Student Led…School Events?

Back in December, I had an amazing, unexpected experience that really shifted my thinking about school events, teacher responsibilities, and student leadership. It all started on a chilly morning before school. I had signed up to help with a school event called “Jammie Jam” because I needed some volunteer hours. Teachers in my district have to put in 20 hours of volunteer time outside our work hours to qualify for Prop 301 monies each year.

Now, I love Jammie Jam. Kids wear jammies, play holiday games, sip cocoa, devour cookies, read stories, and visit Santa! But I don’t love the extra teacher meetings it takes to plan school events like Jammie Jam. I’m sure you’ve been to plenty of early morning teacher meetings. Kind of a drag, right? No kids, no fun, a packed agenda, and tired teachers. Well, that’s the meeting I expected on that chilly morning as I dragged my feet (and my load of teacher stuff!) down the hallway. So I was really, really surprised when I opened the door.

Instead of bored teachers huddled around a table making a Teacher To Do list for Jammie Jam, the room was bustling with busy elementary students, excited chatter, and smiling teachers. Where was I? Where was the teacher meeting? I stood there for a moment taking it in. Could this be the Jammie Jam planning meeting? I’d never seen anything quite like it.

See, I had forgotten that I work at a Leader in Me school. Leader in Me is not just another character program. It’s a culture of teaching kids that they are valuable, capable leaders with potential to influence the world around them. As a Leader in Me school, we have student action teams that plan events, mediate peer problems, contribute ideas for the school, work together on hobbies, or conduct school business like morning announcements.

As I stood there watching the kids, I felt a big shift in my thinking. Of course this was the Jammie Jam meeting! Every person there was engaged. Kids were collaborating. Teachers were supporting the kids with different projects. Kids were learning how to be leaders and take leadership actions. Awesome. Shouldn’t all planning meetings be like this? There wasn’t one bored, tired person in the room! I was instantly energized and excited.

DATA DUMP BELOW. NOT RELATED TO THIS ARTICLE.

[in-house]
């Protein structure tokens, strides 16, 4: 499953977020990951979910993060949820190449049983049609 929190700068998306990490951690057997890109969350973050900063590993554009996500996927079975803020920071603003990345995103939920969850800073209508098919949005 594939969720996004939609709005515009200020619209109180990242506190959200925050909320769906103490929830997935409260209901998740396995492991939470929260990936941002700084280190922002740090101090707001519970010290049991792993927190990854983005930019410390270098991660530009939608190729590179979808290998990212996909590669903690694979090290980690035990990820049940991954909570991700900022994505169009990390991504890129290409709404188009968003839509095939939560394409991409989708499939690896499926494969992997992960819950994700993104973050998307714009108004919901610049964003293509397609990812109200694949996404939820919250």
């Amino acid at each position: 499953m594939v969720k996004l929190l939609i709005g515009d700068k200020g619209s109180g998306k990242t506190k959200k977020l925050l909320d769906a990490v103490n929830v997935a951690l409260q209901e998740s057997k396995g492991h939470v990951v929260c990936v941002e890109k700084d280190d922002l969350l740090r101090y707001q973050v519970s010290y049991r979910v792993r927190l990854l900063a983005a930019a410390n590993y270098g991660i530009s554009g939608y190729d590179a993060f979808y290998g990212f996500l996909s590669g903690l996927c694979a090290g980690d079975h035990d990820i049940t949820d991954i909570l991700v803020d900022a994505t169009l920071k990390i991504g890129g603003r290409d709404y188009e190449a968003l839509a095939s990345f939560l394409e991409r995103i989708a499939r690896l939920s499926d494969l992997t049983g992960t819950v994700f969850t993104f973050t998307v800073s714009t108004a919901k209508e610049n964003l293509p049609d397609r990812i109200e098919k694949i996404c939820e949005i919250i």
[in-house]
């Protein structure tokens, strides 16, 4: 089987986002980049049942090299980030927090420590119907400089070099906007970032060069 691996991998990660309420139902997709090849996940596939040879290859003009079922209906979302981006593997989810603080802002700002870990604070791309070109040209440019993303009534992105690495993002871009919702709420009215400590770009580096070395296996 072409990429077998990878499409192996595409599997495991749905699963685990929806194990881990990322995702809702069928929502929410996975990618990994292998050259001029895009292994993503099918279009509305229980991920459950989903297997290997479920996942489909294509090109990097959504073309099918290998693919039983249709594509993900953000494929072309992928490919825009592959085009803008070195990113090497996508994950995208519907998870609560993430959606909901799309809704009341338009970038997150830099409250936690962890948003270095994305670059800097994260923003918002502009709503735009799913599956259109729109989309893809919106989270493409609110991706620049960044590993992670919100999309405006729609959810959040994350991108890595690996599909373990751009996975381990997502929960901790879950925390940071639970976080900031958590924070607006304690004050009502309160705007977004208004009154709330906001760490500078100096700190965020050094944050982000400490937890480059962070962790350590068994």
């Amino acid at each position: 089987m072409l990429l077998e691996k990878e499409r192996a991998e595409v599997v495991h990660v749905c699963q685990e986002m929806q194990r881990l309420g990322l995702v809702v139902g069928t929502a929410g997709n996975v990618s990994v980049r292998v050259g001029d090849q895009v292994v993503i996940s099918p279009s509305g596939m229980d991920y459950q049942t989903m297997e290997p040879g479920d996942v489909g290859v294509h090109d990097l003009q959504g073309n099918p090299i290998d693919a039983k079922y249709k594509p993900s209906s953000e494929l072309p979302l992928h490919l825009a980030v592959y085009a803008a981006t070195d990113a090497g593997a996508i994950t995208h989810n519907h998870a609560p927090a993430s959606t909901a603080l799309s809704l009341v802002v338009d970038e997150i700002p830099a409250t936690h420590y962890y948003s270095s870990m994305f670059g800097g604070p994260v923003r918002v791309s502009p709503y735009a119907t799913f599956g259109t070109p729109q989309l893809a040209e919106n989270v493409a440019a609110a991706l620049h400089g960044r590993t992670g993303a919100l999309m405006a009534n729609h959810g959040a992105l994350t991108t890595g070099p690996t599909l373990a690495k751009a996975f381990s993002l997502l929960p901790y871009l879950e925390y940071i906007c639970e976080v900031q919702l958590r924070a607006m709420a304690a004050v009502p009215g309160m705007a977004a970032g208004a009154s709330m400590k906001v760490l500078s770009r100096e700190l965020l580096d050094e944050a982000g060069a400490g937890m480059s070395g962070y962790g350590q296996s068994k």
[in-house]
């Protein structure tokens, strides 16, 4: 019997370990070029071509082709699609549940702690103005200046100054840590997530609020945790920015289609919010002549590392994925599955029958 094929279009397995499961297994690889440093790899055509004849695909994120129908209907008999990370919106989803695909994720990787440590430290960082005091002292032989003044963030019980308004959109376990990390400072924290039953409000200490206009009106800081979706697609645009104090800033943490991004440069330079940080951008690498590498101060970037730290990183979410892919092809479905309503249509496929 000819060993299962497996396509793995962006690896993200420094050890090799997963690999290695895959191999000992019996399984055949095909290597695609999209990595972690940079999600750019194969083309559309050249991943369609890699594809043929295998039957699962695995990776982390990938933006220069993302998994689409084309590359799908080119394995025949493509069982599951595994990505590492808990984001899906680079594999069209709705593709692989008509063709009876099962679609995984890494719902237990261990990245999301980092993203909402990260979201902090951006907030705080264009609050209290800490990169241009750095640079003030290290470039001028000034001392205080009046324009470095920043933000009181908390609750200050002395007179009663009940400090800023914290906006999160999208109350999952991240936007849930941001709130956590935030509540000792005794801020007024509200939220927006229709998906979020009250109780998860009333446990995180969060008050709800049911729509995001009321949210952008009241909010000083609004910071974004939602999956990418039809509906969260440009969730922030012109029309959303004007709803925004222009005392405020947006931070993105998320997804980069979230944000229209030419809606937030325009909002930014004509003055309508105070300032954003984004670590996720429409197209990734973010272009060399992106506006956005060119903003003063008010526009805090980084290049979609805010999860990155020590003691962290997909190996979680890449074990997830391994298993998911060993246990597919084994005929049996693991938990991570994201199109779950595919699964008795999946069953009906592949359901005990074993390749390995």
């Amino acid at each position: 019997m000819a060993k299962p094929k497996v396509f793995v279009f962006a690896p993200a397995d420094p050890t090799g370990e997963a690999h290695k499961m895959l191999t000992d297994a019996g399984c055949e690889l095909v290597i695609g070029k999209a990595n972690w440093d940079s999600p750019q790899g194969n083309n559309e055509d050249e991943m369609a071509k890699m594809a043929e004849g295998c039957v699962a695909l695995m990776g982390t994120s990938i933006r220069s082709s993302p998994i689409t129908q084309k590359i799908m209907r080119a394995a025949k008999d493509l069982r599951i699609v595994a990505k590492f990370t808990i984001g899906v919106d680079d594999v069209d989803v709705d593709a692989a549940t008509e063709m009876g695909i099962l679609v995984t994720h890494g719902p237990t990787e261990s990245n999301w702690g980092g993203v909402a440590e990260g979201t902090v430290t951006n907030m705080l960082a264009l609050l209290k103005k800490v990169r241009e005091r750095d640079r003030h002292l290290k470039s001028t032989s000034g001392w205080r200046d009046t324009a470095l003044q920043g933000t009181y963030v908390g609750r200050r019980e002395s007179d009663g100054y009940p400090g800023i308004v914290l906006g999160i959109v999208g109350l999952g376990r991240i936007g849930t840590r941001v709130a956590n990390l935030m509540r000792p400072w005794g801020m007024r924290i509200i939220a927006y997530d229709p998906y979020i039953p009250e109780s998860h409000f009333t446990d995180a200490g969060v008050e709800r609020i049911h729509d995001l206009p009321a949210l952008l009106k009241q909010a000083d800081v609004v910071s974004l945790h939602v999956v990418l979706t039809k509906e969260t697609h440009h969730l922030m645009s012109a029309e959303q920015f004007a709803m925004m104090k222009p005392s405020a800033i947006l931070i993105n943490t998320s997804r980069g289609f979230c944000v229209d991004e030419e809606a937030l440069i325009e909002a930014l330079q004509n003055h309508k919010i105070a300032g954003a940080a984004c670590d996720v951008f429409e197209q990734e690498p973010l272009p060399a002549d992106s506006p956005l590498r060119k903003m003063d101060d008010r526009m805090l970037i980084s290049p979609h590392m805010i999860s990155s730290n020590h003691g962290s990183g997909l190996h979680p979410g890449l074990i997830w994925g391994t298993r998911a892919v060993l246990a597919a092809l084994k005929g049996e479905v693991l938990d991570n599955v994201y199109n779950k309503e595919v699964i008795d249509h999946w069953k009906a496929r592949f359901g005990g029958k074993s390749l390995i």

Later that day, I started really thinking: Why can’t more schools have planning meetings like this? Don’t get me wrong: Leader in Me requires intentional shifts in school culture, teacher training, and student learning that we’ve been working on for three years at my site. I know the time we’ve invested in teaching kids about leadership has contributed to the success I saw at the Jammie Jam meeting that day. But perhaps more schools (even those who aren’t involved with Leader in Me) could consider ways to increase student involvement in planning school events. In recent years, we’ve seen educational trends like student led conferencing. Perhaps kids are ready for additional opportunities to practice leadership in their schools.

When I reflect on the Jammie Jam Action Team this year, I feel so inspired. The kids did a great job preparing games and decorations during the planning meetings. Even better, they had assigned jobs to help with different activities on the night of the event. They were so dedicated to those jobs! You know what I did as a teacher? I walked around and talked to my students and their families–supporting student leaders as needed, of course–but mostly connecting with our parent and student community. When I looked around, I saw kids in leadership roles beaming with pride. It still gives me goosebumps! That night, I left with a big smile on my face–and it wasn’t just because I got to see Santa! And next year, you better believe I will be smiling as I hurry down the hallway on a chilly morning with very different (excited!) expectations for the Jammie Jam Action Team meetings.

I’d love to hear your stories about student leadership roles in the comments below! Also, you can check out another piece about Leader in Me that explores the importance of Proactive Language to unlock your brain.

Image credit: https://cdn.pixabay.com/photo/2017/05/18/16/08/stick-people-2324013_960_720.png

 

Jess Ledbetter

Dr. Jess Ledbetter teaches preschool students with developmental delays in a Title I school in Glendale, Arizona. She is a National Board Certified Teacher (ENS-ECYA), an Arizona Hope Street Group Teacher Fellow Alumni, and a Candidate Support Provider for teachers seeking their National Board Certification. She earned her doctorate in Educational Leadership and Innovation at ASU in 2016. Her mixed methods research used a Communities of Practice model as a strategy for early career special education teachers to collaborate with peers to increase their team leadership skills working with paraeducators in their individual classrooms.

Dr. Ledbetter is guided by the belief that all teachers are leaders in their classrooms and possess the skills to be leaders within their schools, districts, communities, and greater context. She hopes you will contribute to the dialogue by leaving comments about your own experiences, opinions, and insights so that real-life stories from our schools can inform the policies that affect students, teachers, and their communities.

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